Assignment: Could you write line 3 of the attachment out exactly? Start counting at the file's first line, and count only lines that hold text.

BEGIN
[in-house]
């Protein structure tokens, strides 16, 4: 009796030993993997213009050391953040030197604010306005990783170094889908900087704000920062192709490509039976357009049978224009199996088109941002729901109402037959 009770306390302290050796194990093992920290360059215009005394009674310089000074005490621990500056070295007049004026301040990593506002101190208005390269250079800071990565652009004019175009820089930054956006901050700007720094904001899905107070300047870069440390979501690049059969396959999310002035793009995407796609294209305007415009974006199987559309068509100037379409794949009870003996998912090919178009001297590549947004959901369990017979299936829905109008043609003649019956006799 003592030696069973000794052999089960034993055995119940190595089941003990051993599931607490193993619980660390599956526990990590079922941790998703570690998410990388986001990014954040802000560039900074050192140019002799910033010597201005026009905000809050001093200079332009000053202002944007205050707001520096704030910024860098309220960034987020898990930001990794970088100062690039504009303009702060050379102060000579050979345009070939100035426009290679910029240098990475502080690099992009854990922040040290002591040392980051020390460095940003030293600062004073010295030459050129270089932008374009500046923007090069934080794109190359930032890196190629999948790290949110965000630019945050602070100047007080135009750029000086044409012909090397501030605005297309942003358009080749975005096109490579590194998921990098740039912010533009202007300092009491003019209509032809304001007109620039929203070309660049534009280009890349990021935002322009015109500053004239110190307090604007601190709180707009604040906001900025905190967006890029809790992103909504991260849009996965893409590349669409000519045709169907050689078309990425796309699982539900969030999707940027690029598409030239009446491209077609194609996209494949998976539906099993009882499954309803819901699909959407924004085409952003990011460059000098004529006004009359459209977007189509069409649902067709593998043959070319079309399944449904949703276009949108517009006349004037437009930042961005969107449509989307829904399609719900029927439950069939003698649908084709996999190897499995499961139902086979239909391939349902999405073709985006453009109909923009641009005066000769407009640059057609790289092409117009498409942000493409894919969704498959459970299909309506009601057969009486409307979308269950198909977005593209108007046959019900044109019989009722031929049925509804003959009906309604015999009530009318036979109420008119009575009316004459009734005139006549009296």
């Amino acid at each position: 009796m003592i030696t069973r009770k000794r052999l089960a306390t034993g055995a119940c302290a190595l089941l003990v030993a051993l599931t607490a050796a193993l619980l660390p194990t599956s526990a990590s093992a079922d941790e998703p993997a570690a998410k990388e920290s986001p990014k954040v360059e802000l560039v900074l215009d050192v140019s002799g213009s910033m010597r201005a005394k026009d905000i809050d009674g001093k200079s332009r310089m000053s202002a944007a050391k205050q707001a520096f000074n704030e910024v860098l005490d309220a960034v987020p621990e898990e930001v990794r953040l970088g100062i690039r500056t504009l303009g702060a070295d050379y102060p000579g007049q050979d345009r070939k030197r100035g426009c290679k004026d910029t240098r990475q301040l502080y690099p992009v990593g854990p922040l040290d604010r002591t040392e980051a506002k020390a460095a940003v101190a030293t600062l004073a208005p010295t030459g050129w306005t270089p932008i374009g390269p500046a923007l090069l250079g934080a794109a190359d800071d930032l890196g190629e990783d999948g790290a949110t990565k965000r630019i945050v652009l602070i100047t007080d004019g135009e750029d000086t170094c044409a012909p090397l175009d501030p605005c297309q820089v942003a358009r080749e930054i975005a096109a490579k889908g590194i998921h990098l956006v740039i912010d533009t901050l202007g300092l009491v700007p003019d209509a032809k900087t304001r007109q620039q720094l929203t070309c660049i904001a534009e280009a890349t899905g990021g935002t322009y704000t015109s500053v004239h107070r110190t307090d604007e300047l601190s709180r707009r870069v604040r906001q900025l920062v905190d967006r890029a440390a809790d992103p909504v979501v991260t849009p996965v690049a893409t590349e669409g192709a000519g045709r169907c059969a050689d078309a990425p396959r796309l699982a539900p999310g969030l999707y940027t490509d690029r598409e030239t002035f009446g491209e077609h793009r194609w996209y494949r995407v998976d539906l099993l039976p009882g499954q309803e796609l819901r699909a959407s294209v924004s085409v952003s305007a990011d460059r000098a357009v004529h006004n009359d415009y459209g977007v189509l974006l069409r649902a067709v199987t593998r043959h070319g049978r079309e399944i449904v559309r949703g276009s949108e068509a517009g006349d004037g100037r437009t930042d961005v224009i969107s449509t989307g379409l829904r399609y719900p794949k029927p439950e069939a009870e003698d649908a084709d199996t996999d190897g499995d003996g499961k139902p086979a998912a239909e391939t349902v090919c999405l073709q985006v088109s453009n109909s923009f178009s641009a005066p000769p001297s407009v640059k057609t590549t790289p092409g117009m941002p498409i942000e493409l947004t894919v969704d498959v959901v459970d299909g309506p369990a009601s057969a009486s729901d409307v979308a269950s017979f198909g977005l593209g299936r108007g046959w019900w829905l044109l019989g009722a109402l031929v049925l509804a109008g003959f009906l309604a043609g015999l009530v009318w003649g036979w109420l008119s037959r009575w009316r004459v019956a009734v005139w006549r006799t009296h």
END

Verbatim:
């Amino acid at each position: 009796m003592i030696t069973r009770k000794r052999l089960a306390t034993g055995a119940c302290a190595l089941l003990v030993a051993l599931t607490a050796a193993l619980l660390p194990t599956s526990a990590s093992a079922d941790e998703p993997a570690a998410k990388e920290s986001p990014k954040v360059e802000l560039v900074l215009d050192v140019s002799g213009s910033m010597r201005a005394k026009d905000i809050d009674g001093k200079s332009r310089m000053s202002a944007a050391k205050q707001a520096f000074n704030e910024v860098l005490d309220a960034v987020p621990e898990e930001v990794r953040l970088g100062i690039r500056t504009l303009g702060a070295d050379y102060p000579g007049q050979d345009r070939k030197r100035g426009c290679k004026d910029t240098r990475q301040l502080y690099p992009v990593g854990p922040l040290d604010r002591t040392e980051a506002k020390a460095a940003v101190a030293t600062l004073a208005p010295t030459g050129w306005t270089p932008i374009g390269p500046a923007l090069l250079g934080a794109a190359d800071d930032l890196g190629e990783d999948g790290a949110t990565k965000r630019i945050v652009l602070i100047t007080d004019g135009e750029d000086t170094c044409a012909p090397l175009d501030p605005c297309q820089v942003a358009r080749e930054i975005a096109a490579k889908g590194i998921h990098l956006v740039i912010d533009t901050l202007g300092l009491v700007p003019d209509a032809k900087t304001r007109q620039q720094l929203t070309c660049i904001a534009e280009a890349t899905g990021g935002t322009y704000t015109s500053v004239h107070r110190t307090d604007e300047l601190s709180r707009r870069v604040r906001q900025l920062v905190d967006r890029a440390a809790d992103p909504v979501v991260t849009p996965v690049a893409t590349e669409g192709a000519g045709r169907c059969a050689d078309a990425p396959r796309l699982a539900p999310g969030l999707y940027t490509d690029r598409e030239t002035f009446g491209e077609h793009r194609w996209y494949r995407v998976d539906l099993l039976p009882g499954q309803e796609l819901r699909a959407s294209v924004s085409v952003s305007a990011d460059r000098a357009v004529h006004n009359d415009y459209g977007v189509l974006l069409r649902a067709v199987t593998r043959h070319g049978r079309e399944i449904v559309r949703g276009s949108e068509a517009g006349d004037g100037r437009t930042d961005v224009i969107s449509t989307g379409l829904r399609y719900p794949k029927p439950e069939a009870e003698d649908a084709d199996t996999d190897g499995d003996g499961k139902p086979a998912a239909e391939t349902v090919c999405l073709q985006v088109s453009n109909s923009f178009s641009a005066p000769p001297s407009v640059k057609t590549t790289p092409g117009m941002p498409i942000e493409l947004t894919v969704d498959v959901v459970d299909g309506p369990a009601s057969a009486s729901d409307v979308a269950s017979f198909g977005l593209g299936r108007g046959w019900w829905l044109l019989g009722a109402l031929v049925l509804a109008g003959f009906l309604a043609g015999l009530v009318w003649g036979w109420l008119s037959r009575w009316r004459v019956a009734v005139w006549r006799t009296h």